Bennett has all of the potential in the world if he sets his mind to it. While he is great offensively, he has a bunch of untapped potential not only defensively, but also when it comes to rebounding. He can also improve his perimeter shot. Although he lacks some things, he could turn into a 20/8 scoring and rebounding threat down the line. Bennett could turn into one of the gems of the draft if he’s up to it.
It’s quite concerning when you see a player as unplugged as Bennett defensively. He seems like a player that is more focused on offense, and that’s perfectly fine, but an NBA organization isn’t the same as a collegiate one. There has to be an eventual focus defensively. That being said, Bennett showed improvement during his freshman season in this spot and had at least double-figures in all but two games this season. I’m sure he’ll get it together on the other end at some point.
– Imposing physical specimen, huge hands, shoulders and midsection that allows for emphatic slams
– Very athletic and imposing frame, giant wingspan at 7-1
– One of the most versatile big men you’ll see during a freshman campaign in college
– Capable of scoring around the paint at a rate of 74 percent, has developed a faceup midrange shot, converts one three-point attempt per contest, shot 32 percent from the arc, 40 percent from the left side of the floor
– Tremendous ballhandler for his position; puts the ball on the floor and creates for himself and others
– Doesn’t turn the ball over often
– Constantly makes mismatches: overpowers smaller defenders, faster than bigger opponents
– Adept at drawing fouls when contact is made
– Favors the right side of the floor, 60 percent of the time he’ll use tip-ins, dunks and reverse lay-ins
– Very nice shooting stroke, good release
– Extremely efficient and productive; if he played 40 minutes per game he would only turn the ball over twice and would average 26.2 points per game based on this season’s stats
– Good free throw shooter, averaged 75 percent on the season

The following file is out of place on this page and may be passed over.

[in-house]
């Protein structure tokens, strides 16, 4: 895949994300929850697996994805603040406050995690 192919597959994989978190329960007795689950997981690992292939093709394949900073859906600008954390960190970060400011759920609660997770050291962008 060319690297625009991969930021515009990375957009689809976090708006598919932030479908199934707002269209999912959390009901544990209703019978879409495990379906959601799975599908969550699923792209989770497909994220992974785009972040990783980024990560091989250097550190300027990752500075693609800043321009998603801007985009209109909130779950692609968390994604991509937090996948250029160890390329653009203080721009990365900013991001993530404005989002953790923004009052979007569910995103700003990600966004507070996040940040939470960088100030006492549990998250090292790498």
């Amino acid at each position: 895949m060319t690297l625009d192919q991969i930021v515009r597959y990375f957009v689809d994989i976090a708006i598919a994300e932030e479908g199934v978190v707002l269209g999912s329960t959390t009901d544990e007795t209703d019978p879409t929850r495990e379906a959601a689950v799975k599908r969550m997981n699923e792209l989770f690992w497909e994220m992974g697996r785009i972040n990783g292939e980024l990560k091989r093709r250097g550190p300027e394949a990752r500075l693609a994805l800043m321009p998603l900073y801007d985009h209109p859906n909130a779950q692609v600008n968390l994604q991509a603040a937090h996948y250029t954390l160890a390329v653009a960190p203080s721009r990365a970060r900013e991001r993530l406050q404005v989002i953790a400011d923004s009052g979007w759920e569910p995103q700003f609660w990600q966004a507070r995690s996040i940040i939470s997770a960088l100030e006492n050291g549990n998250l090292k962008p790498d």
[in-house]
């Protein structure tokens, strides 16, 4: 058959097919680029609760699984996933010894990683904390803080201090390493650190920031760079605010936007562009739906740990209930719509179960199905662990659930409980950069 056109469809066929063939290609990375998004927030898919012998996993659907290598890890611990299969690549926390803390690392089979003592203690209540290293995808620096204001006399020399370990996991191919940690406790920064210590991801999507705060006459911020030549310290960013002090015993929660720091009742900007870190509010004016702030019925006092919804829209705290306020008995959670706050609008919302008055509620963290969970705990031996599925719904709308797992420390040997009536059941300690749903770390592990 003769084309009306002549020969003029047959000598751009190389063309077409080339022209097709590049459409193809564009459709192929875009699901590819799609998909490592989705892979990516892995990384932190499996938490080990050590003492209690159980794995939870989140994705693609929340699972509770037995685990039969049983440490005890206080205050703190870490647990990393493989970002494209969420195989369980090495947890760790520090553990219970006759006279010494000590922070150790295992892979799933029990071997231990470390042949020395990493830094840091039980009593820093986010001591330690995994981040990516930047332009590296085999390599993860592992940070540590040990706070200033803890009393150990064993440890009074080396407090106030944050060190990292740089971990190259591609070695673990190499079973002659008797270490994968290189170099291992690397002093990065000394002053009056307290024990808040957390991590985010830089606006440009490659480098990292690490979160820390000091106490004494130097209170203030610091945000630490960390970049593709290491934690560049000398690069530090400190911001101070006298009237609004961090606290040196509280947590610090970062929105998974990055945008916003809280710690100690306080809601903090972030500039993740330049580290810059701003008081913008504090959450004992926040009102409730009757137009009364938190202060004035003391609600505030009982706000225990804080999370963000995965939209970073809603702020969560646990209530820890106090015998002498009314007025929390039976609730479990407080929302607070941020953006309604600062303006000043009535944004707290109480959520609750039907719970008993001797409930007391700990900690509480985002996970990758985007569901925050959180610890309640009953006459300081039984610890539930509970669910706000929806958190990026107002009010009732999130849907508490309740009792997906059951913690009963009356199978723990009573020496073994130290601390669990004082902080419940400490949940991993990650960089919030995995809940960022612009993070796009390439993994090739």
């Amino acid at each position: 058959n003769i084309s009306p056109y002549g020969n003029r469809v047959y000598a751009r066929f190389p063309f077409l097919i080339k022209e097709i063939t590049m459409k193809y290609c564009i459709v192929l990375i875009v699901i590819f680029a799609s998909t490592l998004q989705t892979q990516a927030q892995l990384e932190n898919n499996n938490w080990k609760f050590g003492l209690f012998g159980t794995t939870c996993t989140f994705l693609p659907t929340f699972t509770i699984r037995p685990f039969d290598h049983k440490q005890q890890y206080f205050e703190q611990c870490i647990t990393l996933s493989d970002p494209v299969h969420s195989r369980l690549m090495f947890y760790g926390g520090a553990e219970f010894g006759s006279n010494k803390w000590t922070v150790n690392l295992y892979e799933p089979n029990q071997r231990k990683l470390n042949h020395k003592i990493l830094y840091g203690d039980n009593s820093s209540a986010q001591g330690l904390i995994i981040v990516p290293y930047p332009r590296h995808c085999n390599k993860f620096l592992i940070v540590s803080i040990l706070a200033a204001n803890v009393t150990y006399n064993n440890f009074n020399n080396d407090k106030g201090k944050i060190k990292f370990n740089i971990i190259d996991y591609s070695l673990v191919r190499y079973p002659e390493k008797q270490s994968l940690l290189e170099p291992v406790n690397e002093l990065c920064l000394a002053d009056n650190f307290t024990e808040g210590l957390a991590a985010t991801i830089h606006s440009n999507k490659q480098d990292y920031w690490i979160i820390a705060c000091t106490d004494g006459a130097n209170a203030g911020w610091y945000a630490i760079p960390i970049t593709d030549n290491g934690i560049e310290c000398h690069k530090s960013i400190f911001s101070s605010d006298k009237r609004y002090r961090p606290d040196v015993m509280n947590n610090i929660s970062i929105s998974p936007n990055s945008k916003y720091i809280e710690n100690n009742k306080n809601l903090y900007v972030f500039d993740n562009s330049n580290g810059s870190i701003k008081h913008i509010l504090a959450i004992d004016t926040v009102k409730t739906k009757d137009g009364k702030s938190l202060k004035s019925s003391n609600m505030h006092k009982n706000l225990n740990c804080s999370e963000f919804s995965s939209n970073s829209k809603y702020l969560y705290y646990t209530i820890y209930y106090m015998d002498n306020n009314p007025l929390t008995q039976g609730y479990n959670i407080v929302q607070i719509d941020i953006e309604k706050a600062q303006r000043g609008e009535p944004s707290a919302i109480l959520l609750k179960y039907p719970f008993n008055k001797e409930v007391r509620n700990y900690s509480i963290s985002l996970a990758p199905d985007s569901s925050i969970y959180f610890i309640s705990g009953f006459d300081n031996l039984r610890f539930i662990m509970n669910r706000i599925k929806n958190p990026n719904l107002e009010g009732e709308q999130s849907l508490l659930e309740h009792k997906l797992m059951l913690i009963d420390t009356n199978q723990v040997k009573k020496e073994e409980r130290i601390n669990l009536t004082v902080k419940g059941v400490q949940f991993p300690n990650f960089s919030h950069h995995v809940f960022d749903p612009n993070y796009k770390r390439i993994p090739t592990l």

– Huge room for improvement defensively but can make plays when dialed in; has a keen knack of blocking shots; gets his hands on loose balls; has good lateral quickness and great anticipation
– A bit undersized to guard true power forwards in the NBA
– Quick enough to guard the four spot but too slow to guard the three spot at the next level
– Could potentially be injury-prone after a high school career that was riddled with injuries
– Doesn’t play with enough toughness on the court
– Defensively he has to grow to become superb at the NBA level; leaves his stance defensively, looks like he’s only going half speed a lot of times down the floor; loses focus easily
– Regularly gives up deep position in the post
– Constantly loses track of his matchups defensively
– Needs to maximize his fundamentals on the defensive side of the ball
– Seems like his conditioning needs the most work; if made to be even average his skills could improve a surprising amount
– Lacks intensity at times
– Doesn’t really crash the boards defensively, allows rebounds to fall to him even though he averaged eight boards per game
– Appears disinterested defensively
Draft Projection: First Round, Pick No. 4 to the Charlotte Bobcats – No. 6 to the Phoenix Suns
Bennett is a great prospect offensively for any team that’s lacking a cog in the frontcourt. Should he get selected by the Bobcats, he would be a great fit for a struggling roster (as would any top-10 pick for the Bobcats). Falling to the Suns, Bennett could make a hybrid frontcourt between Luis Scola, himself and Michael Beasley.
Bennett is an unusual combination of Millsap and Zach Randolph due to his ability to shoot anywhere on the floor. Depending on where he falls, he could come into a system and start immediately or become a role player for a while. Regardless, Bennett may turn into a prospect that has a long future in the NBA.
5. Bennett scores 25 versus CalSubscribe to UPROXX
4. Bennett highlights against UNC